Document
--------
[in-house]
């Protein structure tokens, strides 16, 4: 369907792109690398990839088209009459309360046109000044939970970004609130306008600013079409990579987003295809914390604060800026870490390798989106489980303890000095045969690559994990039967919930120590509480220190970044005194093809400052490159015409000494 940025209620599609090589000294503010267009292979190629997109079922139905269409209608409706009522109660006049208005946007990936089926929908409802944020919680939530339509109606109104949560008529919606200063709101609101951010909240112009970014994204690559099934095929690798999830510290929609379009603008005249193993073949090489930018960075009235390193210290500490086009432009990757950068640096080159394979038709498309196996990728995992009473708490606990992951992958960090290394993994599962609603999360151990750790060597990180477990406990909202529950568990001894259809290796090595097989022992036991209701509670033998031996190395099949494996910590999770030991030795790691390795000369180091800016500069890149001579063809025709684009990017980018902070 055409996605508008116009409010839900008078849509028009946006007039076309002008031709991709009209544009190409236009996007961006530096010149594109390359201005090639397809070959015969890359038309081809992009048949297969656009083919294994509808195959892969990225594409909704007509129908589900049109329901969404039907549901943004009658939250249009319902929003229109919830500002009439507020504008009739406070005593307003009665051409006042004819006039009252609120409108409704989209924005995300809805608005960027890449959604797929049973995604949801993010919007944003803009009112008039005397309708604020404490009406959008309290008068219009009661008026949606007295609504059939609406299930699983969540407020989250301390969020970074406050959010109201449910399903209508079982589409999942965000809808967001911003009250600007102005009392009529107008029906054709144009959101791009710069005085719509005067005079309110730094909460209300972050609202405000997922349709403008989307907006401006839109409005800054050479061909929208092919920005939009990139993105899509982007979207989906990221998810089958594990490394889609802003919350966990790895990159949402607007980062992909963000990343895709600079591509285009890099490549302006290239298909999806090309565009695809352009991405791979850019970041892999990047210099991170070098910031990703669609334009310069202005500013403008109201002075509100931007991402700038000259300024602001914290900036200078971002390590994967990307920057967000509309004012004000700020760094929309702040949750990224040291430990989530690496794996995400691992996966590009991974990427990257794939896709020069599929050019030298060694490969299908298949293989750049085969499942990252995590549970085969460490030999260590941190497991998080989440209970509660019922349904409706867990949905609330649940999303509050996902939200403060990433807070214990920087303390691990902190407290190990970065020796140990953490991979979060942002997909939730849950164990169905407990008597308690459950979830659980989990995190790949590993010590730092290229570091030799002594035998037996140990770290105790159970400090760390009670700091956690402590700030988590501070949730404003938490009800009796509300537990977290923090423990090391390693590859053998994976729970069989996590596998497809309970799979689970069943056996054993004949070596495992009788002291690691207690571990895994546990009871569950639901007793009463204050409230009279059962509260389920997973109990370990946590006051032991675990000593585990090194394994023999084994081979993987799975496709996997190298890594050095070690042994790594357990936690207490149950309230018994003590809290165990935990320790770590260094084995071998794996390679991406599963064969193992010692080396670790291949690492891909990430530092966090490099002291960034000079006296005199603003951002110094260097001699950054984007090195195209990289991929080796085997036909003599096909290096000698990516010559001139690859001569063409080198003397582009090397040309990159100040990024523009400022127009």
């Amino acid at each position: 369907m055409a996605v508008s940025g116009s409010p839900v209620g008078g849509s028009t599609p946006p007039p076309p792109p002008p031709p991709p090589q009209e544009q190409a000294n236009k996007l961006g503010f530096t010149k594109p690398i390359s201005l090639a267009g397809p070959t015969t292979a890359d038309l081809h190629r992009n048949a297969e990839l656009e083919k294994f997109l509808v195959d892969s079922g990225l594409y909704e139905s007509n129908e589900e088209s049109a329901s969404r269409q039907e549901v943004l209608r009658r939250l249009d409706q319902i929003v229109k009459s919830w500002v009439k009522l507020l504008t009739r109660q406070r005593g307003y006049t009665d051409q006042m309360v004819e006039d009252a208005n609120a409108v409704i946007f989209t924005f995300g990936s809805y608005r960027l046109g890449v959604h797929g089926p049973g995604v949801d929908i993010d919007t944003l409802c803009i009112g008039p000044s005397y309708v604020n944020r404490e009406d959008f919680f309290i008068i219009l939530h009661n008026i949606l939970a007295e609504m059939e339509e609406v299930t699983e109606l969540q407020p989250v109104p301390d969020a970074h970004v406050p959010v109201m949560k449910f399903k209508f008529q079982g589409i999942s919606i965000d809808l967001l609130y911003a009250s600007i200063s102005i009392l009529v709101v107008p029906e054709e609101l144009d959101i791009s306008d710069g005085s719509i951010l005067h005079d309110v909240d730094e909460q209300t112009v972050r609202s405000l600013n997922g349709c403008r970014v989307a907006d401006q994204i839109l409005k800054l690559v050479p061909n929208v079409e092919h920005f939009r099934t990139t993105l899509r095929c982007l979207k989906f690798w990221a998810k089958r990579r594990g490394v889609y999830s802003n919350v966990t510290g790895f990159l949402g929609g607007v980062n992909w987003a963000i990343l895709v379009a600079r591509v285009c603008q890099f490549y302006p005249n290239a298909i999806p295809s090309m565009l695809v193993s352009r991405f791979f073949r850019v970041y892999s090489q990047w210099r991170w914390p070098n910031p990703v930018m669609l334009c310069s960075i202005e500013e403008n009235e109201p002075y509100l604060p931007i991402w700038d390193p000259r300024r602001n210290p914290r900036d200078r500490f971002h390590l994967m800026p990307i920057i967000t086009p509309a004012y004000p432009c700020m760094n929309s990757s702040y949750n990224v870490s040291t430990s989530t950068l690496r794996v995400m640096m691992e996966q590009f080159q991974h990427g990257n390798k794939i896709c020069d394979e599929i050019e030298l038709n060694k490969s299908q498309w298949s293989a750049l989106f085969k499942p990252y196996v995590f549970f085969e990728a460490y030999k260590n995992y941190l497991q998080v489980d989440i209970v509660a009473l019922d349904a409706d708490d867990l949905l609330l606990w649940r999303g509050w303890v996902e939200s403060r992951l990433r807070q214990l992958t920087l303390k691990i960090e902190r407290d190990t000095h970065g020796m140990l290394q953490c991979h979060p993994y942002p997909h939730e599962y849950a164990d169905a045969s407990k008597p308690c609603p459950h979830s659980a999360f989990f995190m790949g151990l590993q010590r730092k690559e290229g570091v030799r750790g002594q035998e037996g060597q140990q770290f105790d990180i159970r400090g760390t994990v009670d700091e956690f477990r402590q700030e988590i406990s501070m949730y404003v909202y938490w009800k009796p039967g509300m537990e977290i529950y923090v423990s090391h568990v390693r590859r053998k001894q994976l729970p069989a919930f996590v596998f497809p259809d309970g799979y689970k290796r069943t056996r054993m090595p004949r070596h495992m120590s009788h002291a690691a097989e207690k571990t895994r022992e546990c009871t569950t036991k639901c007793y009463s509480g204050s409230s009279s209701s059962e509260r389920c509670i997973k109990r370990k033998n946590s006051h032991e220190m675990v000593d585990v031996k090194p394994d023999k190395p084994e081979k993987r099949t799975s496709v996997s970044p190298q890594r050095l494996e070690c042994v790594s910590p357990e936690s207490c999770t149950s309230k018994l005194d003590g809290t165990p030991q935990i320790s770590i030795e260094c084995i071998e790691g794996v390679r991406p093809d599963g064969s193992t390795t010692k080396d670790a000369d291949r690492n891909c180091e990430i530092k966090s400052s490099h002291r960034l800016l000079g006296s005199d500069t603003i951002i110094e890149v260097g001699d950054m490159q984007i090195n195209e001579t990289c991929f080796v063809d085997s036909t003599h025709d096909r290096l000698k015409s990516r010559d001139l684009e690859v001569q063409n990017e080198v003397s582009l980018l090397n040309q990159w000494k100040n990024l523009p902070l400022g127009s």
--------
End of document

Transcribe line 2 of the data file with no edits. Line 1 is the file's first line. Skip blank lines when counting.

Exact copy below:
């Protein structure tokens, strides 16, 4: 369907792109690398990839088209009459309360046109000044939970970004609130306008600013079409990579987003295809914390604060800026870490390798989106489980303890000095045969690559994990039967919930120590509480220190970044005194093809400052490159015409000494 940025209620599609090589000294503010267009292979190629997109079922139905269409209608409706009522109660006049208005946007990936089926929908409802944020919680939530339509109606109104949560008529919606200063709101609101951010909240112009970014994204690559099934095929690798999830510290929609379009603008005249193993073949090489930018960075009235390193210290500490086009432009990757950068640096080159394979038709498309196996990728995992009473708490606990992951992958960090290394993994599962609603999360151990750790060597990180477990406990909202529950568990001894259809290796090595097989022992036991209701509670033998031996190395099949494996910590999770030991030795790691390795000369180091800016500069890149001579063809025709684009990017980018902070 055409996605508008116009409010839900008078849509028009946006007039076309002008031709991709009209544009190409236009996007961006530096010149594109390359201005090639397809070959015969890359038309081809992009048949297969656009083919294994509808195959892969990225594409909704007509129908589900049109329901969404039907549901943004009658939250249009319902929003229109919830500002009439507020504008009739406070005593307003009665051409006042004819006039009252609120409108409704989209924005995300809805608005960027890449959604797929049973995604949801993010919007944003803009009112008039005397309708604020404490009406959008309290008068219009009661008026949606007295609504059939609406299930699983969540407020989250301390969020970074406050959010109201449910399903209508079982589409999942965000809808967001911003009250600007102005009392009529107008029906054709144009959101791009710069005085719509005067005079309110730094909460209300972050609202405000997922349709403008989307907006401006839109409005800054050479061909929208092919920005939009990139993105899509982007979207989906990221998810089958594990490394889609802003919350966990790895990159949402607007980062992909963000990343895709600079591509285009890099490549302006290239298909999806090309565009695809352009991405791979850019970041892999990047210099991170070098910031990703669609334009310069202005500013403008109201002075509100931007991402700038000259300024602001914290900036200078971002390590994967990307920057967000509309004012004000700020760094929309702040949750990224040291430990989530690496794996995400691992996966590009991974990427990257794939896709020069599929050019030298060694490969299908298949293989750049085969499942990252995590549970085969460490030999260590941190497991998080989440209970509660019922349904409706867990949905609330649940999303509050996902939200403060990433807070214990920087303390691990902190407290190990970065020796140990953490991979979060942002997909939730849950164990169905407990008597308690459950979830659980989990995190790949590993010590730092290229570091030799002594035998037996140990770290105790159970400090760390009670700091956690402590700030988590501070949730404003938490009800009796509300537990977290923090423990090391390693590859053998994976729970069989996590596998497809309970799979689970069943056996054993004949070596495992009788002291690691207690571990895994546990009871569950639901007793009463204050409230009279059962509260389920997973109990370990946590006051032991675990000593585990090194394994023999084994081979993987799975496709996997190298890594050095070690042994790594357990936690207490149950309230018994003590809290165990935990320790770590260094084995071998794996390679991406599963064969193992010692080396670790291949690492891909990430530092966090490099002291960034000079006296005199603003951002110094260097001699950054984007090195195209990289991929080796085997036909003599096909290096000698990516010559001139690859001569063409080198003397582009090397040309990159100040990024523009400022127009």